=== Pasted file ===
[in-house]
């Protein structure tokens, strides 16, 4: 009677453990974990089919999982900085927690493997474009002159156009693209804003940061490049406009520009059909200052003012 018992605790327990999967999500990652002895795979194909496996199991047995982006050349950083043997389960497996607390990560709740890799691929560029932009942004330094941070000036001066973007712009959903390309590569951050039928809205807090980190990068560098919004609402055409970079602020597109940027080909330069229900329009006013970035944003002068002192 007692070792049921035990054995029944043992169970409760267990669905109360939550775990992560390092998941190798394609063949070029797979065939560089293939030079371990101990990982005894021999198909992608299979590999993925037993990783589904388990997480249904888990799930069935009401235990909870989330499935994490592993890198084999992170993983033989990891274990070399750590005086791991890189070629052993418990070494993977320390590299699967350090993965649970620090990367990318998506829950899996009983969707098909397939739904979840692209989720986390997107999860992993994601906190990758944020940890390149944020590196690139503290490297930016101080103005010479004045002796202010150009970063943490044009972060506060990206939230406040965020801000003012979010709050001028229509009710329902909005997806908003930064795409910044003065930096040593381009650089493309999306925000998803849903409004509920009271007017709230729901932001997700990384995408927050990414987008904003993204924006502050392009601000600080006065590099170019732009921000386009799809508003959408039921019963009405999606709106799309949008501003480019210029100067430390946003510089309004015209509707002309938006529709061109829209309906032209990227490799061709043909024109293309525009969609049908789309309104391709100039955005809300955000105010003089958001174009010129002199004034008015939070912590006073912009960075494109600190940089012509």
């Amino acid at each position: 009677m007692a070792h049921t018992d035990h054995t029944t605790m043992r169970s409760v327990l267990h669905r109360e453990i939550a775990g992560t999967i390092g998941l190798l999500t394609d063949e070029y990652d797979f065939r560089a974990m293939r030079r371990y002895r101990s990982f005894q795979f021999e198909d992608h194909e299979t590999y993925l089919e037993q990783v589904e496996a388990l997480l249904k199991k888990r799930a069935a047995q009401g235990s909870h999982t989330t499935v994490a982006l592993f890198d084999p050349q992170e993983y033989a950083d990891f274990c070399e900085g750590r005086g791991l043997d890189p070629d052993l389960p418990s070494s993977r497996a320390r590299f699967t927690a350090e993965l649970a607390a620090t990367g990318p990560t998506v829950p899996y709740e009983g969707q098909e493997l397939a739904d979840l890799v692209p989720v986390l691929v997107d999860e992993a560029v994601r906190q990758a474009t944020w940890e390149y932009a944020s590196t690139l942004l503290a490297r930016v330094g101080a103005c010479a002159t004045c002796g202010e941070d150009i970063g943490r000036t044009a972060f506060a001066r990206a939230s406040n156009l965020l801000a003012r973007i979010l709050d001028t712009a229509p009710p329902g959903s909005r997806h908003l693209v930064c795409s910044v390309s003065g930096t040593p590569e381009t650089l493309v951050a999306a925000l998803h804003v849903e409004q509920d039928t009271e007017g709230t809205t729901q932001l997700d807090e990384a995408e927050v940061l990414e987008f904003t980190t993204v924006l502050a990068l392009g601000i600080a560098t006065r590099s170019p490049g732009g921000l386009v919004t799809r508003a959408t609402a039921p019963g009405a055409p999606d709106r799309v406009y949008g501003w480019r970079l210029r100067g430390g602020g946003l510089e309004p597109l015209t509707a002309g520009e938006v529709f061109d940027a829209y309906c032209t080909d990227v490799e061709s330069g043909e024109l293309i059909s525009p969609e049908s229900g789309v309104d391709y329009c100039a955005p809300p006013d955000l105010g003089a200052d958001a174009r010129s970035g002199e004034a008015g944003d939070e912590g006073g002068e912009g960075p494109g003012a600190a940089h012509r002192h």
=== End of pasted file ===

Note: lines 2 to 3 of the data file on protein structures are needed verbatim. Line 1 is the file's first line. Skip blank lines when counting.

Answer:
């Protein structure tokens, strides 16, 4: 009677453990974990089919999982900085927690493997474009002159156009693209804003940061490049406009520009059909200052003012 018992605790327990999967999500990652002895795979194909496996199991047995982006050349950083043997389960497996607390990560709740890799691929560029932009942004330094941070000036001066973007712009959903390309590569951050039928809205807090980190990068560098919004609402055409970079602020597109940027080909330069229900329009006013970035944003002068002192 007692070792049921035990054995029944043992169970409760267990669905109360939550775990992560390092998941190798394609063949070029797979065939560089293939030079371990101990990982005894021999198909992608299979590999993925037993990783589904388990997480249904888990799930069935009401235990909870989330499935994490592993890198084999992170993983033989990891274990070399750590005086791991890189070629052993418990070494993977320390590299699967350090993965649970620090990367990318998506829950899996009983969707098909397939739904979840692209989720986390997107999860992993994601906190990758944020940890390149944020590196690139503290490297930016101080103005010479004045002796202010150009970063943490044009972060506060990206939230406040965020801000003012979010709050001028229509009710329902909005997806908003930064795409910044003065930096040593381009650089493309999306925000998803849903409004509920009271007017709230729901932001997700990384995408927050990414987008904003993204924006502050392009601000600080006065590099170019732009921000386009799809508003959408039921019963009405999606709106799309949008501003480019210029100067430390946003510089309004015209509707002309938006529709061109829209309906032209990227490799061709043909024109293309525009969609049908789309309104391709100039955005809300955000105010003089958001174009010129002199004034008015939070912590006073912009960075494109600190940089012509």
């Amino acid at each position: 009677m007692a070792h049921t018992d035990h054995t029944t605790m043992r169970s409760v327990l267990h669905r109360e453990i939550a775990g992560t999967i390092g998941l190798l999500t394609d063949e070029y990652d797979f065939r560089a974990m293939r030079r371990y002895r101990s990982f005894q795979f021999e198909d992608h194909e299979t590999y993925l089919e037993q990783v589904e496996a388990l997480l249904k199991k888990r799930a069935a047995q009401g235990s909870h999982t989330t499935v994490a982006l592993f890198d084999p050349q992170e993983y033989a950083d990891f274990c070399e900085g750590r005086g791991l043997d890189p070629d052993l389960p418990s070494s993977r497996a320390r590299f699967t927690a350090e993965l649970a607390a620090t990367g990318p990560t998506v829950p899996y709740e009983g969707q098909e493997l397939a739904d979840l890799v692209p989720v986390l691929v997107d999860e992993a560029v994601r906190q990758a474009t944020w940890e390149y932009a944020s590196t690139l942004l503290a490297r930016v330094g101080a103005c010479a002159t004045c002796g202010e941070d150009i970063g943490r000036t044009a972060f506060a001066r990206a939230s406040n156009l965020l801000a003012r973007i979010l709050d001028t712009a229509p009710p329902g959903s909005r997806h908003l693209v930064c795409s910044v390309s003065g930096t040593p590569e381009t650089l493309v951050a999306a925000l998803h804003v849903e409004q509920d039928t009271e007017g709230t809205t729901q932001l997700d807090e990384a995408e927050v940061l990414e987008f904003t980190t993204v924006l502050a990068l392009g601000i600080a560098t006065r590099s170019p490049g732009g921000l386009v919004t799809r508003a959408t609402a039921p019963g009405a055409p999606d709106r799309v406009y949008g501003w480019r970079l210029r100067g430390g602020g946003l510089e309004p597109l015209t509707a002309g520009e938006v529709f061109d940027a829209y309906c032209t080909d990227v490799e061709s330069g043909e024109l293309i059909s525009p969609e049908s229900g789309v309104d391709y329009c100039a955005p809300p006013d955000l105010g003089a200052d958001a174009r010129s970035g002199e004034a008015g944003d939070e912590g006073g002068e912009g960075p494109g003012a600190a940089h012509r002192h």